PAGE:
In a previously published article, I noted the serious loss in resolution from using a noncompensating eyepiece with the LOMO Biolam microscope, instead of a required compensating eyepiece, to couple a Nikon Coolpix 995 digital camera to the microscope. My test specimen for this observation was the reflected light LOMO stage micrometer. This slide, unlike other reflected light stage micrometers, can be used with both transmitted and reflected light because it is transparent, with gaps in the chrome coating on glass substrate serving as the graduation marks. I cemented a glass cover slip over the test pattern with Canada balsam for transmitted light application. The Canada balsam has yellowed with age, so the graduations have a slight yellow coloration. I noted in my previous article that the graduations were increasingly blurred towards the edge of the field when the stage micrometer was viewed with the 9X LOMO objective using a noncompensating eyepiece. The stage micrometer imaged with a LOMO Edupointer compensating eyepiece is shown in Figure 1. I did not bother then to capture an image of the stage micrometer with a noncompensating eyepiece since demonstrating image degradation from not using the correct compensating eyepiece was not the topic of my previous article. Peter Evennett later provided for the article the missing example of a stage micrometer recorded with a noncompensating eyepiece adapter using a Zeiss objective requiring a Zeiss Kpl compensating eyepiece. Peter used a conventional transmitted light stage micrometer with opaque lines on clear glass substrate. Peter added a filter to the illumination that blocked the green portion of the spectrum so any lateral chromatic aberration would be evidenced by a splitting of the lines into separate red and blue lines; his example in Figure 2 shows this beautifully.
Recently I was part of a team at McCrone Associates testing an Olympus BH2 with Coolpix digital camera adapters of both compensating and noncompensating types using the LOMO stage micrometer with a cemented coverglass as one of the test specimens. With the10X objective we observed the same blurring of graduations away from the center of the field with a noncompensating eyepiece. This time we digitally imaged the stage micrometer to document the chromatic aberration away from the center of the field; it is evident in spreading of the graduations into red, green, and blue color bands in Figure 3. We discovered during this testing that OPTEM couplers fitting the BH2 were either compensating or noncompensating, with no markings on either adapter to note which adapter was compensating. The compensating OPTEM adapter performed well in the chromatic aberration tests with the stage micrometer when used as a high eyepoint, viewing eyepiece. Time limitations prevented us from determining whether the compensating OPTEM adapter eyepiece had the optimal corrections of the Olympus 8X WHK eyepiece used in the BH2 adapter described in my previous article. That article links to Peter Evennett’s RMS article describing his use of a resolution test pattern, which would allow quantitative evaluation of the OPTEM eyepiece performance versus the WHK eyepiece with the BH2 microscope. The compensating OPTEM eyepiece exhibited the characteristic orange fringe at the edge of the field stop of a compensating eyepiece. This orange fringe is recorded in Figure 4 using a Zeiss Kpl eyepiece. An eyepiece can be quickly tested to determine whether the orange fringe characteristic of a compensating eyepiece is present by viewing the field stop when the eyepiece is pointed towards a bright light source.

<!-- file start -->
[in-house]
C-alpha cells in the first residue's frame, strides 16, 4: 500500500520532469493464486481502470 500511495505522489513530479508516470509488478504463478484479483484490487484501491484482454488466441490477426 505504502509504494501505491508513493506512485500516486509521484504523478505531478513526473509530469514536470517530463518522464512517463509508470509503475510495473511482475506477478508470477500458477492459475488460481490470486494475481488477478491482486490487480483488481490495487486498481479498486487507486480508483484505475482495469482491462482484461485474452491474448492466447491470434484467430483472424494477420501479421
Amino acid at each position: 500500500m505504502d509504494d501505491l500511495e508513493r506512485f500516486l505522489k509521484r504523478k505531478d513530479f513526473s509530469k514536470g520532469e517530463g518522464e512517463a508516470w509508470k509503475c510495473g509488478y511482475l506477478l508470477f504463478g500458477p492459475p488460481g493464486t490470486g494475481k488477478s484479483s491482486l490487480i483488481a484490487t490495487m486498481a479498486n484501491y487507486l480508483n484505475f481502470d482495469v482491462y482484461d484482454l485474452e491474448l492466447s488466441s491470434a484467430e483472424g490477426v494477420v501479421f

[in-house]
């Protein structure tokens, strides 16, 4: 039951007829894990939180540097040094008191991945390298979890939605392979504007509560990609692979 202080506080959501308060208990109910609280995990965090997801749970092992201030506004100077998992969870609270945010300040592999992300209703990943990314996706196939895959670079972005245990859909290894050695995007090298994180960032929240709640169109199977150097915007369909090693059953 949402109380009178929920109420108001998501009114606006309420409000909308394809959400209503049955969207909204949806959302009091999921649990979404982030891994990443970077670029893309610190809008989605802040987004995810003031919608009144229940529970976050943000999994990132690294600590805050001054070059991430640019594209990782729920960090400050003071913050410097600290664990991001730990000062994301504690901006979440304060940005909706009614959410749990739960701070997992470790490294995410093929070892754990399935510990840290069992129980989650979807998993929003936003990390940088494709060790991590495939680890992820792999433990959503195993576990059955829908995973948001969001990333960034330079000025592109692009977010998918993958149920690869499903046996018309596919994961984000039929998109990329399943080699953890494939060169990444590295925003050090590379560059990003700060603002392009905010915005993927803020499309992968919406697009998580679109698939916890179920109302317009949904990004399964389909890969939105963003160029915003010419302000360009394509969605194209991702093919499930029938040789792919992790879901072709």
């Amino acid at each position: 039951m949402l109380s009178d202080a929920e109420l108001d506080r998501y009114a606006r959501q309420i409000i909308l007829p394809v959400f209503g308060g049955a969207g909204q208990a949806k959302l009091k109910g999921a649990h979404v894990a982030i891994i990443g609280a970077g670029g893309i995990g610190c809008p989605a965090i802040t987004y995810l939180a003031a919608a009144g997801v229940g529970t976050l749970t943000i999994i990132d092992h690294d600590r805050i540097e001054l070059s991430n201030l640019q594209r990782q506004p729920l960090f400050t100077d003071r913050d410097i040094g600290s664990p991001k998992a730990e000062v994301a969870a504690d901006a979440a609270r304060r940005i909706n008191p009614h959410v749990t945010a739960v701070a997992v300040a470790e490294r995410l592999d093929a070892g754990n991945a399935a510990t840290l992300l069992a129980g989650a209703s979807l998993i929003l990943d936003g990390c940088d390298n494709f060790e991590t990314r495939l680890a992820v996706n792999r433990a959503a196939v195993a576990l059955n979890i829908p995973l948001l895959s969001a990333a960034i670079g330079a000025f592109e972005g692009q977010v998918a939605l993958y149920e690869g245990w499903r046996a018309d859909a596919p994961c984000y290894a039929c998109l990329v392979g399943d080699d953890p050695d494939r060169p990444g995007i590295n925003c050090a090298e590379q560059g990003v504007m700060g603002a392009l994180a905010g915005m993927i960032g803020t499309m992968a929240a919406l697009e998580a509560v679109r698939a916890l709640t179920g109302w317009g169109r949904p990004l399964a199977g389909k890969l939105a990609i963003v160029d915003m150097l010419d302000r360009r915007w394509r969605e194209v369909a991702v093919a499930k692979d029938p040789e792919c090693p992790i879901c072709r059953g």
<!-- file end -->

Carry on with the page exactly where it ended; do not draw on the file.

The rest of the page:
Some careful observers may note an apparent reversal of the lateral magnifications for blue and red when they compare the stage micrometer images of Figures 1 and 2. The image of the opaque lines of the transmitted light stage micrometer shows blue lines at lower magnification than red lines. Since the object does not emit light through the opaque lines, how can the outer part of image in Figure 2 contain red and blue lines? The answer is that the blue lines are where the lines have been imaged by the objective in red. Since the lines in the stage micrometer are opaque, the image of the micrometer in red will have the lines imaged with no red intensity. The blue images of the lines are from the purple filtered background being imaged in blue in the outer part of the field where the effect of the different magnifications for the two colors is most significant. Peter Evennett has supplied for this article an image of a stage micrometer having clear graduations in an opaque background, like the LOMO stage micrometer. Peter’s image of this stage micrometer taken with the purple filtered light is shown in Figure 5. Note there is no discrepancy when the images are properly interpreted.